Wheatstone found away of presenting these different projections separately to each eye. His stereoscope, which was first demonstrated publicly in 1838, consisted of two mirrors at right angles to one another which reflected slightly different drawings to each eye. The depth that was seen depended upon the differences in the images (retinal disparity) and the direction the eyes were pointing (convergence). So the mirror stereoscope was the first truly binocular instrument. Following its announcement a wide range of optical means for separating the images to the two eyes were demonstrated, most notably by the Scottish physicist Sir David Brewster; stereoscopic pictures could be combined using one or two mirrors, prisms, or half-lenses. Brewster's popular stereoscope, first made in 1849, used a single lens that was split into halves and mounted so that they acted like prisms and lenses; the cut parts were placed away from the centre so that they were like base-out prisms. The two pictures that were mounted side-by-side were refracted by the prismatic component so that each appeared to come from a central location; the lens property magnified the images. The invention of the stereoscope coincided with that of photography, and the popular potential of the former was realised when the two were combined in the mid-nineteenth century. At first, a single camera was used to take two photographs from different lateral positions, but there were soon several designs of stereoscopic cameras on the market. Brewster's stereoscope was more suited to use with stereophotographs, and so became more popular than Wheatstone's model.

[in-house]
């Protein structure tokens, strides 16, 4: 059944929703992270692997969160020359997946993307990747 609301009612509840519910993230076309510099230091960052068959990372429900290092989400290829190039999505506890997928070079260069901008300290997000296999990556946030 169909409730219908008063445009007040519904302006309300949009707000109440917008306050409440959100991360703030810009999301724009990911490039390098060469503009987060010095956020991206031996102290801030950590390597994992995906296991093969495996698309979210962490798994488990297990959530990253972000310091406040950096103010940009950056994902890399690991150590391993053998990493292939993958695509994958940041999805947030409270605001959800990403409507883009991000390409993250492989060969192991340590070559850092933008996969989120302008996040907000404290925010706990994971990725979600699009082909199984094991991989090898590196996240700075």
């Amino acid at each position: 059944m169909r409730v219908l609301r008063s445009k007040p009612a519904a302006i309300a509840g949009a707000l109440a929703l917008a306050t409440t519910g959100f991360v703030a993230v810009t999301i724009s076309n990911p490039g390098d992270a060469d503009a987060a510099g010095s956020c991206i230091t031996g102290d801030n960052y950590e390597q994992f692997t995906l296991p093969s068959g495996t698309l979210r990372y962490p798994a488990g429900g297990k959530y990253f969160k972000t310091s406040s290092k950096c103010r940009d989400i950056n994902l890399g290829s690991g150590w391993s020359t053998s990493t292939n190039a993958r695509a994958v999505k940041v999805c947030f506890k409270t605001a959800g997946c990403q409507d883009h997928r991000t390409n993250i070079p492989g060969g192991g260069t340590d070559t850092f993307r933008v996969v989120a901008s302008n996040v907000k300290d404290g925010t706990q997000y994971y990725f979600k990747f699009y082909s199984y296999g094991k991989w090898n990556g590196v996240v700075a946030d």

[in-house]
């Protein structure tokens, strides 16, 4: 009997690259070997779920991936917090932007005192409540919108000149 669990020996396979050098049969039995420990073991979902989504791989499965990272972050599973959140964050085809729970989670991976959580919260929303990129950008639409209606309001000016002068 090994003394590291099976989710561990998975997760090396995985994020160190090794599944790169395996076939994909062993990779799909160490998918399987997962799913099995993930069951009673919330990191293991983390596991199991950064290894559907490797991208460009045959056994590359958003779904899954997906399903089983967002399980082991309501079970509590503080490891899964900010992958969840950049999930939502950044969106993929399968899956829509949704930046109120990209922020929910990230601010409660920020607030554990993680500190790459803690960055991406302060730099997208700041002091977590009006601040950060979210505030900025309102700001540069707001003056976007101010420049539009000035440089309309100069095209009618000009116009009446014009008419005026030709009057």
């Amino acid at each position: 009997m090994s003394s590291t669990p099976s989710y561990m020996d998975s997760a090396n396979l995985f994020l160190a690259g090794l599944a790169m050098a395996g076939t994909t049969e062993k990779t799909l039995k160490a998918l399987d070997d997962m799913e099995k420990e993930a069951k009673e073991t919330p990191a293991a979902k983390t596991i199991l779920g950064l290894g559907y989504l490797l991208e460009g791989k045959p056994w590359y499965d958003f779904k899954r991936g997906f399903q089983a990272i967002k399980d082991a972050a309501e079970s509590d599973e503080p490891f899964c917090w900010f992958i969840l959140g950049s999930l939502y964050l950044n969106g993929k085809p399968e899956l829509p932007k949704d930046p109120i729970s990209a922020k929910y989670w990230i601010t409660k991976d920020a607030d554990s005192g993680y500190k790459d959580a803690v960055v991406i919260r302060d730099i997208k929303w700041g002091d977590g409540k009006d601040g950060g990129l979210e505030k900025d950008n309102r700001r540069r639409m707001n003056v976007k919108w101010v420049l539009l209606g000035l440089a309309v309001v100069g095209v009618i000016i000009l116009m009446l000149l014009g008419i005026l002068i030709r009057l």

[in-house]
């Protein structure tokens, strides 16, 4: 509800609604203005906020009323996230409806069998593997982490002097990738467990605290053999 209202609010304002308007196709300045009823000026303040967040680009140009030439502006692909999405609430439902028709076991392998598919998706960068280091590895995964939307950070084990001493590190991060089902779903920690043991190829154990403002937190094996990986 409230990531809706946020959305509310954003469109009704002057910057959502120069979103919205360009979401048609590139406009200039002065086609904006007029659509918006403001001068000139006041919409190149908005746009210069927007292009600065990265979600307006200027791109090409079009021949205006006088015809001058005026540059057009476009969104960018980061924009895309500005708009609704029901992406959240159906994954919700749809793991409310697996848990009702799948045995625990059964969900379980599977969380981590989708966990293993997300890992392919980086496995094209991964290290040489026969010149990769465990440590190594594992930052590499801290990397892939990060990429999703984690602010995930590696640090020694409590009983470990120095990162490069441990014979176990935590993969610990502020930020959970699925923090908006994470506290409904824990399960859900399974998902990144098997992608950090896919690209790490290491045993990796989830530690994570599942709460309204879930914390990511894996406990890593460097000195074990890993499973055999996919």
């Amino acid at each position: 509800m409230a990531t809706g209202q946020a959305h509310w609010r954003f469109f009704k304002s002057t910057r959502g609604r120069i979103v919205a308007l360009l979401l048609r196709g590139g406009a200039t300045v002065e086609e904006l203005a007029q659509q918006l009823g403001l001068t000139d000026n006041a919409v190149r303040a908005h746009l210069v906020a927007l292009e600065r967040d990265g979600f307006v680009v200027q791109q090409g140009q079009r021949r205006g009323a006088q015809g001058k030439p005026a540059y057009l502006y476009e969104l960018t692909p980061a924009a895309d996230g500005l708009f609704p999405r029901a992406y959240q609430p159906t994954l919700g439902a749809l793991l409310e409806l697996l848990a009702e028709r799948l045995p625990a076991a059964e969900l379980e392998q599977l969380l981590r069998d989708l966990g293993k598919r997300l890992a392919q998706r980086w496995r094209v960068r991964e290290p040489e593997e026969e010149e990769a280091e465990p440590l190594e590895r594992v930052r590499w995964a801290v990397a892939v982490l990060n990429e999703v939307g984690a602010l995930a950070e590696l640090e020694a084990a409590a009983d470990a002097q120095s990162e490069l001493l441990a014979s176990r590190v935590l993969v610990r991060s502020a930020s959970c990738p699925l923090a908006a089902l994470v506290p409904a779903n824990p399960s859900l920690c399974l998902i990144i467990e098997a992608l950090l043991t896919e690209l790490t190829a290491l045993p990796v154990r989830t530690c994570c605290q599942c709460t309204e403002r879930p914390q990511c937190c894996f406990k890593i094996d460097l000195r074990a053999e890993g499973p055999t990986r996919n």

An exaggerated impression of depth would be produced by taking two photographs with the cameras separated by distances far greater than the 2½" (6 - 6.5 cm) that separates the eyes. By this means depth could be seen in stereoscopic pictures of buildings or landscapes that would not be visible to the naked eyes when viewing them. Extending the effective interocular separation by adding two more mirrors, as in the hyperscope, also produces an exaggerated impression of depth by enhancing the retinal disparities. The German physicist Hermann von Helmholtz first constructed such an instrument in 1857, and he called it a telestereoscope. The hyperscope increases the separation between the eyes by a factor of seven. This means that objects viewed from several metres distance will have the disparities normally associated with much closer ones. On the other hand, if you look at objects that are too close the retinal disparities can be so large that they are seen double rather than in depth. The Hyperscope produces very compelling effects when directed towards people or objects several metres away. For example, if you look at a person who is facing you, and they point their arm towards you, then it will appear amazingly long; if it is moved about it will seem to be made of elastic. It is even more startling when the person stretches their neck in your direction - it looks as though it will become separated from the torso! You will be able to discover many more remarkable effects when you look at the world through the Hyperscope.